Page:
From: Christina Dillard <cdillard**At_Symbol_Here**MOS.ORG>
Subject: Re: [DCHAS-L] Chemical splash google.
Date: Thu, 17 Aug 2017 02:45:15 +0000
Reply-To: ACS Division of Chemical Health and Safety <DCHAS-L**At_Symbol_Here**PRINCETON.EDU>
Wow! I have never seen these before. In my former role at LSI, I served on the ANSI Z87.1 committee and these appear to technically meet the D3 splash requirements.
"Versatile wrap-around comfort with optional foam and strap kit for goggle conversion.
D3 rating for liquid splash protection when worn as a goggle with the foam attachment."
They look to good to be true. Have you tried them? Do they fog with "kit" in place? Once you put the foam in place is it permanent? What kind of foam? Would a chemical soak into the foam?
Also the D3 is a test for splash, but not fit. These may work well for some and not others. The goggle must fit snugly (2010 version) or tightly (2015 version) to the face to provide adequate protection. Does that foam form a seal?
The end user still has much to evaluate with eye protection for splash. And ultimately it really is important to consider that the eye protection must me proportionate to the hazards. If using chemicals that could be damaging to the eyes you want to be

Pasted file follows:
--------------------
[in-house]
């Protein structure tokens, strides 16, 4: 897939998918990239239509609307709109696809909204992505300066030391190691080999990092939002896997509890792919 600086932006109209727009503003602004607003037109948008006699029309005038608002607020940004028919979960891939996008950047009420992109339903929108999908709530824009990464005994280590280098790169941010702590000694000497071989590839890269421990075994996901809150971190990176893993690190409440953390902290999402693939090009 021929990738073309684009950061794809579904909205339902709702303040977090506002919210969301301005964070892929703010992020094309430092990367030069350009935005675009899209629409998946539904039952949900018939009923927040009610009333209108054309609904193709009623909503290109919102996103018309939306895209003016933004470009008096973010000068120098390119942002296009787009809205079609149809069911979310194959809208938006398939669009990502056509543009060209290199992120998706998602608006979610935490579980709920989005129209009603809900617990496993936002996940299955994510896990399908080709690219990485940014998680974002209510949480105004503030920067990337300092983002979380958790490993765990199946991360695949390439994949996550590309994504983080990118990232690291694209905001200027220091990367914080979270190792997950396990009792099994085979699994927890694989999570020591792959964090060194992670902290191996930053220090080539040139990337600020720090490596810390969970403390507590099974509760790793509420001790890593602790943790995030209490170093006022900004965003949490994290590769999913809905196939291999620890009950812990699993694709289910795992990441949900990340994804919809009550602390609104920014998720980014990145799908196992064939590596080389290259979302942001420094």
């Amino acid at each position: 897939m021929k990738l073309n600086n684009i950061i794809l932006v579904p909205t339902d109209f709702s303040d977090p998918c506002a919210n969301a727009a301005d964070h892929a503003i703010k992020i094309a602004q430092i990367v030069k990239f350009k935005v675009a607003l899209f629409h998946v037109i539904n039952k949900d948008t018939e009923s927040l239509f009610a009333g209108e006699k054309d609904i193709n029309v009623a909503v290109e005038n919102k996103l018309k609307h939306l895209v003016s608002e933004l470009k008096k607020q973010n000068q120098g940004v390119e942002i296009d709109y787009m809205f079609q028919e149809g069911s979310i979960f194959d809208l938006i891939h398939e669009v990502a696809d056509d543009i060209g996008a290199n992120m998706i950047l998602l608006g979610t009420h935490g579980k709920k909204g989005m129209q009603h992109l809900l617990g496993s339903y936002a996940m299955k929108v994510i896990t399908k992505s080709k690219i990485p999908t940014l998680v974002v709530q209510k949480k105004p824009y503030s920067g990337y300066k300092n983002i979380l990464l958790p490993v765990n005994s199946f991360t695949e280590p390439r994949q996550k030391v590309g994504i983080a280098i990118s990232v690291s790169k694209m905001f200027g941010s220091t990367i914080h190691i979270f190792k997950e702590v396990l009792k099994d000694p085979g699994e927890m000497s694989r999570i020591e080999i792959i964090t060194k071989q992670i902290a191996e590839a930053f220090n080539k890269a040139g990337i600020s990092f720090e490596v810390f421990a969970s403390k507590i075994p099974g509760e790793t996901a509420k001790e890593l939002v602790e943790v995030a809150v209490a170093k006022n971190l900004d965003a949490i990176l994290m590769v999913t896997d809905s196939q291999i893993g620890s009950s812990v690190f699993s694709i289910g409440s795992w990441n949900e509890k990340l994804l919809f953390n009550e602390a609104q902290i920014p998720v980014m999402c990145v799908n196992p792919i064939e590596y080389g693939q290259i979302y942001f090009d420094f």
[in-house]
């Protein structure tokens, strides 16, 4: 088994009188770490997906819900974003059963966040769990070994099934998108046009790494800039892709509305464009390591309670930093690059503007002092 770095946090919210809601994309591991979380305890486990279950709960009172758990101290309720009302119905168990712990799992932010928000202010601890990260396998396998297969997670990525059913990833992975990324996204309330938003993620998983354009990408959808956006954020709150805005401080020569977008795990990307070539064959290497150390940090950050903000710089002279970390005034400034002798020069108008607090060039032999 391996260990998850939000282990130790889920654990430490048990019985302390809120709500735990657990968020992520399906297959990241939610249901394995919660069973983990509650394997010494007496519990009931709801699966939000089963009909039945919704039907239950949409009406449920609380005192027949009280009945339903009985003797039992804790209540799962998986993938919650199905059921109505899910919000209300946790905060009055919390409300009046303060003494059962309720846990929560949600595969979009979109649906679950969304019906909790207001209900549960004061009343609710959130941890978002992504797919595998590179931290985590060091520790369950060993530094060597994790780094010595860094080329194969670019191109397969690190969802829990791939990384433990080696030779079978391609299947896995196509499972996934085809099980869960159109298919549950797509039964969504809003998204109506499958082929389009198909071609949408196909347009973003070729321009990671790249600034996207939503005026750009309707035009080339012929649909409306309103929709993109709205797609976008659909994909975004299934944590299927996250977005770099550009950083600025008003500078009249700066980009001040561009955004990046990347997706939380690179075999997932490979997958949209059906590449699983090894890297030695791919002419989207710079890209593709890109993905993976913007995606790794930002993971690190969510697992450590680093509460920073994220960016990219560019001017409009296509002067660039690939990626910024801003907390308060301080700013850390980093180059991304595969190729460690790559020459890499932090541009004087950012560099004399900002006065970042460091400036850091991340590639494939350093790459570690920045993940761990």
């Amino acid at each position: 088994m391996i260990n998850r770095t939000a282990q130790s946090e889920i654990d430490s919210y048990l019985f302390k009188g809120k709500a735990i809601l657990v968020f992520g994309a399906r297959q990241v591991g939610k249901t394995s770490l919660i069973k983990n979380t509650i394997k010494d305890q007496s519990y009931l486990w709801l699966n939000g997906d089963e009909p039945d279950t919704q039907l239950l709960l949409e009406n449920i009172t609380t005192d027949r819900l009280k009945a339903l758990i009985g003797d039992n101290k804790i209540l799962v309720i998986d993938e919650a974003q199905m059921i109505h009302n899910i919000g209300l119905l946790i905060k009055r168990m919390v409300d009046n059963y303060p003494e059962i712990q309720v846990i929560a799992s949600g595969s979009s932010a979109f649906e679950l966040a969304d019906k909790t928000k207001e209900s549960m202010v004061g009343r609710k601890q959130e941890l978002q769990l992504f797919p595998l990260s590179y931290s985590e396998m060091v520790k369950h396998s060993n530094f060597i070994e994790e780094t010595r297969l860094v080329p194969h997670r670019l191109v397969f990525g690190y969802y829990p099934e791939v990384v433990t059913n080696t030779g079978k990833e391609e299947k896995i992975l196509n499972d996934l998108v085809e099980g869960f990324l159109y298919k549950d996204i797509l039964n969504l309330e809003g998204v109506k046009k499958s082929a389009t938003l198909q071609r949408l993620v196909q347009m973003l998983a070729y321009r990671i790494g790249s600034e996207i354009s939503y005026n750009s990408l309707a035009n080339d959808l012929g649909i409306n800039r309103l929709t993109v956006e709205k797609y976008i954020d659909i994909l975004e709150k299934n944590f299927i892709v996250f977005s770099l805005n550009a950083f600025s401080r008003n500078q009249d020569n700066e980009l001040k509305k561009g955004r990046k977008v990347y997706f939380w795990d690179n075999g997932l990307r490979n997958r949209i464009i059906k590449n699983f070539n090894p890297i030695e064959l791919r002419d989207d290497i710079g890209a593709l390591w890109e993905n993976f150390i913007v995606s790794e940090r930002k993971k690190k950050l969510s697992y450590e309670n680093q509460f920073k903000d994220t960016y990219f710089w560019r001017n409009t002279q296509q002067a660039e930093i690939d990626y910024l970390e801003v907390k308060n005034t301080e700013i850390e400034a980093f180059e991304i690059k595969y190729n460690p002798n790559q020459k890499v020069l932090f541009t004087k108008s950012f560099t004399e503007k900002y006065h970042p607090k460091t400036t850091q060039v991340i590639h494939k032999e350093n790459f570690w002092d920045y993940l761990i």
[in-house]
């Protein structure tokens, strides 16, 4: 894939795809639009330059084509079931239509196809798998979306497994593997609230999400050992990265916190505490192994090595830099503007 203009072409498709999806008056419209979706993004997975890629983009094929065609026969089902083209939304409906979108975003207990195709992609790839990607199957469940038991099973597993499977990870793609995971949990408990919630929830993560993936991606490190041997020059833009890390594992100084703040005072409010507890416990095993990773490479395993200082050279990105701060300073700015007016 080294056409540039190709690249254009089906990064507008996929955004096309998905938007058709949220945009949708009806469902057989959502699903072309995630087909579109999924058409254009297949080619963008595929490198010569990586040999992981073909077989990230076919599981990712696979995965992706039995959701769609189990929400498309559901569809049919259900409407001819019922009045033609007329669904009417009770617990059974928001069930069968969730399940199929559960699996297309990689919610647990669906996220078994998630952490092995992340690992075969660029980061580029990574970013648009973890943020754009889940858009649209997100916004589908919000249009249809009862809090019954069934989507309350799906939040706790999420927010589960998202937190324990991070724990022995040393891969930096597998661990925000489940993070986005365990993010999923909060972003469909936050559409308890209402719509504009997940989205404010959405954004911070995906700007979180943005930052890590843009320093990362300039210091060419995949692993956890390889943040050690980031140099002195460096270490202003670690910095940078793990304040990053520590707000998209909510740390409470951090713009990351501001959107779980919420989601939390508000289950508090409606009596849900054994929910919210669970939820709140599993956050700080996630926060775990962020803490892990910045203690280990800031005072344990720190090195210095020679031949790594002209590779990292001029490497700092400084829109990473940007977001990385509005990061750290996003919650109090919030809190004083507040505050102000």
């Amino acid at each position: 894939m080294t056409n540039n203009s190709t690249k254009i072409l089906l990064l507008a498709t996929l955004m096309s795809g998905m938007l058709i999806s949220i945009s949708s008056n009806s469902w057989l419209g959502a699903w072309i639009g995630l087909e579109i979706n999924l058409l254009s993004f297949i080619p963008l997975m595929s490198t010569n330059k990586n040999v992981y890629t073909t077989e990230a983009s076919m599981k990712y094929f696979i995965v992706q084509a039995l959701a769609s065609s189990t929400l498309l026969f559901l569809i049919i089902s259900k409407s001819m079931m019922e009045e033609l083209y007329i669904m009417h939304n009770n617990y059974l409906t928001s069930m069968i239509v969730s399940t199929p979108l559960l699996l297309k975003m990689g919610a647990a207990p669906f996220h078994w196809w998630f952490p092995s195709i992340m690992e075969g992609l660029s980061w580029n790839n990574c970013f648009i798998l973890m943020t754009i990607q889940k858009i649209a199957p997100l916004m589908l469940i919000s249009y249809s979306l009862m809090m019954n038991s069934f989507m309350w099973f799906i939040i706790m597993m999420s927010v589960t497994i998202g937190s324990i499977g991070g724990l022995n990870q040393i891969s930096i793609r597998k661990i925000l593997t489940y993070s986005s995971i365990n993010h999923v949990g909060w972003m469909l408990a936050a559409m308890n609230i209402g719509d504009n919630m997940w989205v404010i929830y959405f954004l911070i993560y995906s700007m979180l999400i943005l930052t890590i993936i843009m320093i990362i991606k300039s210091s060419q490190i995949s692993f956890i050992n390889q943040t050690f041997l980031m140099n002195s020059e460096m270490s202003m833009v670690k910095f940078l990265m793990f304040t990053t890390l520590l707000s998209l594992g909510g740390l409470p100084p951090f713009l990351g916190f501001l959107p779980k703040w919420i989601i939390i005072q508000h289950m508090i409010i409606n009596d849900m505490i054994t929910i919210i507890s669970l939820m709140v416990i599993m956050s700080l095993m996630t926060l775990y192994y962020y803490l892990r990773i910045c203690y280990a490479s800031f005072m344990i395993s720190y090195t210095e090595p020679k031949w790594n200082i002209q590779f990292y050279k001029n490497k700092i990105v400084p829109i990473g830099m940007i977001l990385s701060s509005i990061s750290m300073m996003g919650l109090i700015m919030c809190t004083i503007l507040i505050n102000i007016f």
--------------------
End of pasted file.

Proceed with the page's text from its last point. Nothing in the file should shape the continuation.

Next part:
sure the eye protection is adequate.
I really wish this was easier, but in my opinion the D3 test is flawed and the end user can't just rely on that mark to ensure protection. They must evaluate fit and function for themselves.
Thanks for sharing these. I will be getting a pair to evaluate them myself.
EHS Program Manager
Museum of Science
Sent from my iPhone
I am looking for better options for chemical splash googles for teaching labs. I found the following that are very optically clear and fit against the face. We have removed most hazardous chemicals from our general
chemistry labs but not all. They are ANSI z87.1 rated.
I have had someone ask if general wrap around safety glasses mainly for biology labs also.
Would there be reason that these Bolle goggles are not as good as the big cheap, hard to see through googles and how many labs out there in academics and industry use the wrap around glasses that you see on tv
shows being used?
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